A Pigeon Caught with a Tiny Backpack of Meth in a Prison Yard
Pigeons have a long history of smuggling drugs—and also wearing tiny backpacks, apparently.
A pigeon carrying a little backpack full of meth was discovered in a Canadian jail yard, continuing a decades-long legacy of avian drug smuggling.
According to the CBC, the bird was caught at the Pacific Institution in Abbotsford, British Columbia, in late December.
The Union for Canadian Correctional Police’ John Randle, the Pacific area president, told the CBC that when officers discovered the bird, it was in an inmate yard and had a small bag with 30 grams of meth on its back.
Randle remarked, “They had to corner it. You can picture what trying to catch a pigeon might look like.”
He claimed that after “a considerable amount of time,” they managed to trap the bird, seize the pills, and release it.
According to news sources, the incident is being investigated by Corrections Canada.
History of Smuggling
It is a known fact that birds have been used to smuggle drugs into prisons. This is typically done by attaching small packages of drugs to the legs or bodies of birds, which are then trained to fly into prison yards.
The birds may be trained to land on a specific spot within the prison yard, or they may be trained to drop the packages of drugs at a specific location. This method of drug smuggling is difficult to detect and prevent, as it is difficult to track the movements of birds.
Additionally, the use of birds in this manner is relatively low-risk for the smugglers of this illegal activity as birds do not have the ability to communicate or be interrogated by law enforcement agencies.
In Brazil in 2011, a group of inmates at a prison in Sao Paulo were caught using a group of parrots to smuggle drugs into the prison. The parrots were trained to fly over the prison walls and drop small packets of drugs at specific locations within the prison yard.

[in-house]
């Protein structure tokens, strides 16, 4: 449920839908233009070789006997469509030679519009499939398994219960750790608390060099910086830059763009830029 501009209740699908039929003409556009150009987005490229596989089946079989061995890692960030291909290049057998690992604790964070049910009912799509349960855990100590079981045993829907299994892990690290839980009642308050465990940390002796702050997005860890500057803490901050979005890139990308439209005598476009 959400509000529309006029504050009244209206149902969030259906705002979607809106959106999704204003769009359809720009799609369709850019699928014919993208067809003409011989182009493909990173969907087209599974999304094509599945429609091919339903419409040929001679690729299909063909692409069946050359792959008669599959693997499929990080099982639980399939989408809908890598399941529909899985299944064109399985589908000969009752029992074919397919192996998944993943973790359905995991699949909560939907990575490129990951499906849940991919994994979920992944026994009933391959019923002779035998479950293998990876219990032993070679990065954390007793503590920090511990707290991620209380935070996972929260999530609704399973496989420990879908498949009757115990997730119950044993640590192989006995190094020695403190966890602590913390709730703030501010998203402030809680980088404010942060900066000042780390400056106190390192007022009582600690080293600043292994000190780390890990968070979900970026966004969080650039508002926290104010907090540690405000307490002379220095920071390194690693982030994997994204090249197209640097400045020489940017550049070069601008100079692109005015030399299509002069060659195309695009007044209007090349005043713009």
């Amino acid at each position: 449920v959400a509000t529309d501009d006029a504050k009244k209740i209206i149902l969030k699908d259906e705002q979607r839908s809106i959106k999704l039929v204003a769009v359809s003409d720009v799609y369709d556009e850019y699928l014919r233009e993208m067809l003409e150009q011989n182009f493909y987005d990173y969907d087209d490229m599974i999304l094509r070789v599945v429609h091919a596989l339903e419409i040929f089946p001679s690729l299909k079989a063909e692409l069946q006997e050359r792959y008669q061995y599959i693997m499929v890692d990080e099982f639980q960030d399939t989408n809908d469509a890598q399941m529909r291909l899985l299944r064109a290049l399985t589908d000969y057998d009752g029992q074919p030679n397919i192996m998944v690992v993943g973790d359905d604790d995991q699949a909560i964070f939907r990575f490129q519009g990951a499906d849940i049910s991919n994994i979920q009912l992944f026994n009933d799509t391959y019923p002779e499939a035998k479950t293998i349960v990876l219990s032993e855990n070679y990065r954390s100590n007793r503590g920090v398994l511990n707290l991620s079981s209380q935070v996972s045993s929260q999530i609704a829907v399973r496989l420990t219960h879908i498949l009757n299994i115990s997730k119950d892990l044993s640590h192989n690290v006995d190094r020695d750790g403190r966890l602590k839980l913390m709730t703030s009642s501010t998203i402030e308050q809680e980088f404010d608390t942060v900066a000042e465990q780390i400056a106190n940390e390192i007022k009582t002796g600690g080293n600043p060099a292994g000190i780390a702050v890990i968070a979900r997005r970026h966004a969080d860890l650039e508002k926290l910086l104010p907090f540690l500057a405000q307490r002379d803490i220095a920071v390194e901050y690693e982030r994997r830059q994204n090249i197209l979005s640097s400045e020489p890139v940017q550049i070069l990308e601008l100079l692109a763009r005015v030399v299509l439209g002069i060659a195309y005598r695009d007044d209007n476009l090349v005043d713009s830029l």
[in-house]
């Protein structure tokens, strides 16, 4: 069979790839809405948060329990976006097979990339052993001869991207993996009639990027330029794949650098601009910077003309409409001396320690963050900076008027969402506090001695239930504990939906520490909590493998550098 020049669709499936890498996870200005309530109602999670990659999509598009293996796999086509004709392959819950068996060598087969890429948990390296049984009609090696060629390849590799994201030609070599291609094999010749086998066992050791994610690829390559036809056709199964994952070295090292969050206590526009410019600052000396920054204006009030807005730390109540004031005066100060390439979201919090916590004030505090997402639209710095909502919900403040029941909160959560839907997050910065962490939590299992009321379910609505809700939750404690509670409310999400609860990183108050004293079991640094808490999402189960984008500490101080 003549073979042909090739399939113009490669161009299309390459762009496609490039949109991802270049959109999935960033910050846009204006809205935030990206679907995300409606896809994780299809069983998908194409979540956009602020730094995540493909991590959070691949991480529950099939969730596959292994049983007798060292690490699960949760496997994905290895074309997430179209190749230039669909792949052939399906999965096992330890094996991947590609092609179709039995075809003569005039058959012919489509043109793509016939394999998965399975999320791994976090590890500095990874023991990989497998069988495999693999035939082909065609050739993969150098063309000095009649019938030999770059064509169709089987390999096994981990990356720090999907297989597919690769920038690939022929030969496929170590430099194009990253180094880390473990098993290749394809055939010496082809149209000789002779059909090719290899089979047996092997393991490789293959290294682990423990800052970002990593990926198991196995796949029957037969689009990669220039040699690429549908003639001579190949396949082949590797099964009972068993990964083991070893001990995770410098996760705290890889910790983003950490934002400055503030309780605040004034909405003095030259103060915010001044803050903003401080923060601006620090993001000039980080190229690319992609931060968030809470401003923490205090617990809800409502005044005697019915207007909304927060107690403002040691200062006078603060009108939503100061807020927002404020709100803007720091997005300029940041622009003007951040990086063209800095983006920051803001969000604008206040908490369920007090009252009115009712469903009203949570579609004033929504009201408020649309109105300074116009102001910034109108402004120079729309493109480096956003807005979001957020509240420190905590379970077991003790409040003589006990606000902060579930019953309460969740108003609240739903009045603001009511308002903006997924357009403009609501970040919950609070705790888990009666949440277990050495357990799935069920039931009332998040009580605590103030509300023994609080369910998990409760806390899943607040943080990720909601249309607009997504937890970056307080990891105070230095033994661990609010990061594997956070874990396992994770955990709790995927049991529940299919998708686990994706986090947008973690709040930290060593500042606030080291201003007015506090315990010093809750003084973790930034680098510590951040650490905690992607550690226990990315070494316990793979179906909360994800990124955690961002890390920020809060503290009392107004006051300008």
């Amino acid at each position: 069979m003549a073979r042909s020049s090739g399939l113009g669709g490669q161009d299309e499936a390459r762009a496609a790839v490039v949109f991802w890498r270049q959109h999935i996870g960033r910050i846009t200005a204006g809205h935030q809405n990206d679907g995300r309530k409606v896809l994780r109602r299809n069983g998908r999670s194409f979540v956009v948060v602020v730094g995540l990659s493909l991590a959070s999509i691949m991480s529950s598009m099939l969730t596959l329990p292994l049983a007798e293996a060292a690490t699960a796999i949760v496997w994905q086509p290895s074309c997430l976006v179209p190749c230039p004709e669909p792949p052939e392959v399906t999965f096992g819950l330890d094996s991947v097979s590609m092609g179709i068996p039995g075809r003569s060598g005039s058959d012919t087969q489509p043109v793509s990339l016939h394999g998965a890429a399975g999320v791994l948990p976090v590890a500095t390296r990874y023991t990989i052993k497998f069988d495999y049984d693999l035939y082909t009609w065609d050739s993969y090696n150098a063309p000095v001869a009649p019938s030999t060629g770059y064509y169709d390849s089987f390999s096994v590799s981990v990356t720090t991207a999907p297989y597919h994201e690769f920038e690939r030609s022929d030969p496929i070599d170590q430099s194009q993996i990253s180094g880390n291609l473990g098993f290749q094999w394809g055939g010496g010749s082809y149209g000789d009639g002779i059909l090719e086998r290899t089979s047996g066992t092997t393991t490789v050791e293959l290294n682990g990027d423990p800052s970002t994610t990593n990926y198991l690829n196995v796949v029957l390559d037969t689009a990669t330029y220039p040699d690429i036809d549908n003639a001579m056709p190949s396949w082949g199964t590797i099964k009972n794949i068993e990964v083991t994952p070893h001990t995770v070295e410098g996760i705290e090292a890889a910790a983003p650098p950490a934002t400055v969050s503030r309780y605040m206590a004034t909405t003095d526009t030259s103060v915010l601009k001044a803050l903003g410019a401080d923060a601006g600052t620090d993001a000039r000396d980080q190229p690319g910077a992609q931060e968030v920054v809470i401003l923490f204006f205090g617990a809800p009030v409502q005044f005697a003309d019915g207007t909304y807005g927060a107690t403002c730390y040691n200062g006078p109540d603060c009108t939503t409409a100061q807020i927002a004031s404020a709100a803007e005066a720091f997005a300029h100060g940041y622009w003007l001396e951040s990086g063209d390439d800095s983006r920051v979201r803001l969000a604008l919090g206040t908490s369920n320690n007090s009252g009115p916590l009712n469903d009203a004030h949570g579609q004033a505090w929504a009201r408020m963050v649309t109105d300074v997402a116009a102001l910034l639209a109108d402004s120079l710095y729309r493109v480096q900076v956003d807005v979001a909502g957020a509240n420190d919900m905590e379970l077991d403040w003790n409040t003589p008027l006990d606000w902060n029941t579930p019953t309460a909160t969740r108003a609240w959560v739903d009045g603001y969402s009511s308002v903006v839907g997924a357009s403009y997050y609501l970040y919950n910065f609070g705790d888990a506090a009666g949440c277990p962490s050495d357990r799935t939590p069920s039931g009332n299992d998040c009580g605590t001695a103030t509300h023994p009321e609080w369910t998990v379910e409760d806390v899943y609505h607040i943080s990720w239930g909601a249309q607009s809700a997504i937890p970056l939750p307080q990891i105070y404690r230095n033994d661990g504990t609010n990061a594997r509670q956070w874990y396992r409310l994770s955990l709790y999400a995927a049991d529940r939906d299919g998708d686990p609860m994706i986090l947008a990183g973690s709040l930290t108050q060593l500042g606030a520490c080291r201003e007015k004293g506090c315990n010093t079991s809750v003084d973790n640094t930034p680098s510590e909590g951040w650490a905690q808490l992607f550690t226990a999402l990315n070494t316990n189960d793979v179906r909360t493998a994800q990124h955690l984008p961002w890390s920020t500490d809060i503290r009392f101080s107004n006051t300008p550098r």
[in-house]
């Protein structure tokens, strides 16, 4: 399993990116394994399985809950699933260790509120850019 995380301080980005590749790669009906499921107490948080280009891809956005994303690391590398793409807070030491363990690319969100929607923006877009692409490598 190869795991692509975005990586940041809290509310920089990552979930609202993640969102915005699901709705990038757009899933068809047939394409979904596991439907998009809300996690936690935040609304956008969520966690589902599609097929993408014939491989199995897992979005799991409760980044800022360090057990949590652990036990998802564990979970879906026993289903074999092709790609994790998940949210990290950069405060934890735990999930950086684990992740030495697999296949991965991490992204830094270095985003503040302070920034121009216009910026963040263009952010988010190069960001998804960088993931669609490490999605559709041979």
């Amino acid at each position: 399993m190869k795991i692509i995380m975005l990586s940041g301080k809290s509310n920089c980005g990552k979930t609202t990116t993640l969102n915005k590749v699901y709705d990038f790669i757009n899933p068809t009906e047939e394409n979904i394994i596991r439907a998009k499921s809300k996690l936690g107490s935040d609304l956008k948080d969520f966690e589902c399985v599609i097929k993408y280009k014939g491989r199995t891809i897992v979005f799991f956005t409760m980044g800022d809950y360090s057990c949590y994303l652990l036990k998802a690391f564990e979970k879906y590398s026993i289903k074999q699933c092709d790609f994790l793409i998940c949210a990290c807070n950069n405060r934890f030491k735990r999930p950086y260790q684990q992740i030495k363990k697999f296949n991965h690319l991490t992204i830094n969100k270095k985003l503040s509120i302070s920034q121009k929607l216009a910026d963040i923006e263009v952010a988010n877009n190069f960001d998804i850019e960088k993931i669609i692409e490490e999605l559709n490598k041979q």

In Colombia in 2012, authorities discovered that drug traffickers were using pigeons to smuggle drugs into a prison in the city of Villavicencio. The traffickers would attach small packets of drugs to the legs of the pigeons, which would then fly into the prison yard and drop the packages for inmates to collect.
In Mexico in 2013, a group of inmates at a prison in Culiacan were caught using a flock of sparrows to smuggle drugs into the prison. The sparrows were trained to fly through a hole in the prison walls, where they would drop small packets of drugs for inmates to collect.
In Ecuador in 2015, a man was arrested for using a parrot to smuggle cell phones and drugs into a prison. He had trained the parrot to fly into the prison yard, and drop the packages of drugs and cell phones in specific locations.
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